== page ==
Macrumors have found a new option in the iOS "Contacts" application that allows users to make FaceTime calls using either a phone number or an email address. This basically adds FaceTime functionality to non-iPhone devices such as iPads and iPods. Email FaceTime support will also increase the privacy, since it will be allowed to make calls without showing out the phone number.
There is a big a security hole in iPhone iOS. The device is insecure in a big and obvious way. You should be extremely careful of what sites you visit.
The FlateDecode vulnerability can be used when a PDF File is embedded within a Web page. Basically Safari tries to parse the PDF. And when it does it executes some code. Hackers can use this exploit to read and write iPhone data, get your contacts, sms, even delete something. So they can get all kinds to access your personal information stored on your iOS device.
Apple will fix it some day. Until then you need to take care of your iPhone security. There is a fix for that. It is available via Cydia for jailbroken devices. So you need to jailbreak in order to secure (funny isn't it?).
Today ChangeWave Research revealed the results of its survey on iPhone 4. 213 new handset owners were questioned in a few weeks after the launch of the latest Apple's smartphone, between July 19 and 28. Here is a list of facts that were revealed:
In June 6.3% of iPhone 3GS owners experienced dropped calls, in July only 5.2% of those who use iPhone 4 had dropped a call at least once. ChangeWave Research's vice president Paul Carton says that means that iPhone 4 is quiet better at making calls:
"Despite all of the issues surrounding the antenna, in actuality iPhone 4 owners reported experiencing fewer dropped calls on the average than iPhone 3GS owners".
Many people create interesting things for iPhone and make money on selling it. But there are also ideas which are totally ridiculous. Today Mashable posted a funny list of unnecessary accessories for iPhone, which is worth attention. Here is it.
At the Black Hat security conference, which is being held this week, research firm Lookout told about malicious application that was found in Google's Android Market. It was collecting private data (such as phone's SIM card number, text messages, browsing history, voice mail password and subscriber identification) and then sending it to a web site imnet.us, which is owned by an unknown person in Shenzhen, China.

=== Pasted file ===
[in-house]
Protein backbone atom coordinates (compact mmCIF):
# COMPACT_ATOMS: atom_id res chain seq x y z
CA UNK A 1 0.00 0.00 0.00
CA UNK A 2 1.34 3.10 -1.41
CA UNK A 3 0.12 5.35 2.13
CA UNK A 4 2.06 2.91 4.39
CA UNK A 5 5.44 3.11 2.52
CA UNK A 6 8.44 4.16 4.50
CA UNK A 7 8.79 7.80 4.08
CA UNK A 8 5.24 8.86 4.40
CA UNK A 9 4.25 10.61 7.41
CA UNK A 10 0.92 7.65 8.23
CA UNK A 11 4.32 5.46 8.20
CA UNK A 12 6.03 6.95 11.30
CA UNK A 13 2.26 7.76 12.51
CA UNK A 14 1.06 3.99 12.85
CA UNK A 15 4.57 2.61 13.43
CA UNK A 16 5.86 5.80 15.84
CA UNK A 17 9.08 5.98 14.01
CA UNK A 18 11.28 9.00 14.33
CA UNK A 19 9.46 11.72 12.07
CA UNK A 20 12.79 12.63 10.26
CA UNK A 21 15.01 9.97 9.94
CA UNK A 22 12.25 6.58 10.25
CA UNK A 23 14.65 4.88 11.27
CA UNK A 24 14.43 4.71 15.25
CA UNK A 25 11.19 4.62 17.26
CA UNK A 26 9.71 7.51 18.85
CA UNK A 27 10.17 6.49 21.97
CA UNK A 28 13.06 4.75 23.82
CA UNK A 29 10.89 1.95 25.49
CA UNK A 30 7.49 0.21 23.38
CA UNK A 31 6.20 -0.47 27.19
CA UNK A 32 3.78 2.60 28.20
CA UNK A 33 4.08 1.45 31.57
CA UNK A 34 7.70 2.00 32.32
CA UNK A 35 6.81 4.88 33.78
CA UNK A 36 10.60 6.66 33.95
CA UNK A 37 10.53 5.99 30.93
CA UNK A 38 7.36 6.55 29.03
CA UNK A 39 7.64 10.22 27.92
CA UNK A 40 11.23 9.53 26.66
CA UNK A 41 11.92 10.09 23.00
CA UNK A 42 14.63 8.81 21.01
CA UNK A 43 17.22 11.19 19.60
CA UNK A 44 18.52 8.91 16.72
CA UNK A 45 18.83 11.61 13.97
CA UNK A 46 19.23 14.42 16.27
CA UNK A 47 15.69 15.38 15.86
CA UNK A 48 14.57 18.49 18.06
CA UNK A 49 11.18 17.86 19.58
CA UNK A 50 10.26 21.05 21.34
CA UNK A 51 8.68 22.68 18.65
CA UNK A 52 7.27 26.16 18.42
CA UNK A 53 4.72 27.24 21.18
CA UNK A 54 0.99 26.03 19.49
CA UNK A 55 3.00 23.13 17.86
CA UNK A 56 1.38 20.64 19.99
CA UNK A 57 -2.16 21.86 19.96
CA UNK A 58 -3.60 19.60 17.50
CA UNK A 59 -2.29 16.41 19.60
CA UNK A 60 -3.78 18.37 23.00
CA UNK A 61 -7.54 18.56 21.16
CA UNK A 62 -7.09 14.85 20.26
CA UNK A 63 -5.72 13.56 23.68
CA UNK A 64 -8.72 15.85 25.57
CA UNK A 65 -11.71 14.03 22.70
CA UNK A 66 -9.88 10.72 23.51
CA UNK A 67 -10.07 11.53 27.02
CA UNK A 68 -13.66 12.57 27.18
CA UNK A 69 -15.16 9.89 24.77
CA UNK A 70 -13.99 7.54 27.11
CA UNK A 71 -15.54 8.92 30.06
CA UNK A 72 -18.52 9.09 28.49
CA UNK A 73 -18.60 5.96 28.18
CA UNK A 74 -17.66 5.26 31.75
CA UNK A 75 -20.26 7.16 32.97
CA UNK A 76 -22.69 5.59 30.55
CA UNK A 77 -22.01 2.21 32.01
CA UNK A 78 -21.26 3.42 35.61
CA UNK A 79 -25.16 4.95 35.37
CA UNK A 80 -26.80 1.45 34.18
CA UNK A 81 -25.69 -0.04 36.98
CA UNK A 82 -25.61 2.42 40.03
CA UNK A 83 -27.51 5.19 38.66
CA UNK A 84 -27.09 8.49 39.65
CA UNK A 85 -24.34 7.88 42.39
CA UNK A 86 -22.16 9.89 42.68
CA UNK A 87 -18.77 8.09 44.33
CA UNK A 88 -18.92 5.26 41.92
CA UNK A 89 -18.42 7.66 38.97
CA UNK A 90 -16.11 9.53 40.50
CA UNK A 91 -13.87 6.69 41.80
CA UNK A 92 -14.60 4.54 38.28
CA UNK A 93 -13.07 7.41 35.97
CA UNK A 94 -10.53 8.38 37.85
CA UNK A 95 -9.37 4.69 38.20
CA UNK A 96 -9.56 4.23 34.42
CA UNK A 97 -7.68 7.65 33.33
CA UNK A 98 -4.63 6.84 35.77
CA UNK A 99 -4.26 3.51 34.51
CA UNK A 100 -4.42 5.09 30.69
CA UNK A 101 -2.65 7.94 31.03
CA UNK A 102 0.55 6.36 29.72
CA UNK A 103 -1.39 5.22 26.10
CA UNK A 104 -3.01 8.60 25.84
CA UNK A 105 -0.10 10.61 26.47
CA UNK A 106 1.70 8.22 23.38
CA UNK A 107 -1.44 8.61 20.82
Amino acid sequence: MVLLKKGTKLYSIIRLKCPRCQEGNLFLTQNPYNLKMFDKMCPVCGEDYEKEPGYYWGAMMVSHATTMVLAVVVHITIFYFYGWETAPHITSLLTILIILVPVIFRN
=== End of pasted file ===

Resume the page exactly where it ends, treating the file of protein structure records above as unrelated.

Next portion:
So yesterday Apple had a press conference in its campus in Cupertino to talk about iPhone 4 antenna issue. It was revealed that every new iPhone user will have an opportunity to order free case for his smartphone through Sept. 30. Because Apple cannot produce enough number of cases at the moment, it will source cases from other vendors and then give customers a choice so they would be able to pick the one they like.
Yesterday Silicon Alley Insider reported that Palm had a chance to be acquired by Apple, but eventually HP’s bid was higher. Referring to an anonymous source that was familiar with the negotiations, author Dan Frommer wrote:
"Apple was mostly interested in Palm's huge library of intellectual property and patents (450+ patents on file, another 400+ applications on file). And unlike some other bidders, Apple even seemed committed to funding Palm's operations, perhaps to challenge RIM's dominance in the keyboarded segment of the smartphone industry, our source says."
It is reported that Google also wanted to purchase Palm to spite Apple, but the company didn't know whether Apple was actually bidding for Palm, so no moves were made in that direction.
Eventually HP acquired Palm and now has plans to use its webOS in company's future tablet devices that will compete with Apple's iPad.
According to Wall Street Journal, Apple will not recall those 2 million iPhones 4 that have been already shipped worldwide.
The source, which is familiar with the matter, told that Jobs knew about possible antenna issues nearly a year ago, but he was so amazed by new design that "Apple went ahead with its development". That person also confirmed that the problem was not discovered until now because the units that were tested by the company and its carrier partners were covered in different cases to obscure the design and some functions.
"Those test phones are specifically designed so the phone can't be touched, which made it hard to catch the iPhone 4's antenna problem".
Moreover, carrier partners had limited time to test the new phone, not to mention that Apple equipped them with "fewer devices to test than other handset makers."
Today Apple is going to hold a special press conference about iPhone 4, so there are all chances the true story about antenna issue will finally be revealed.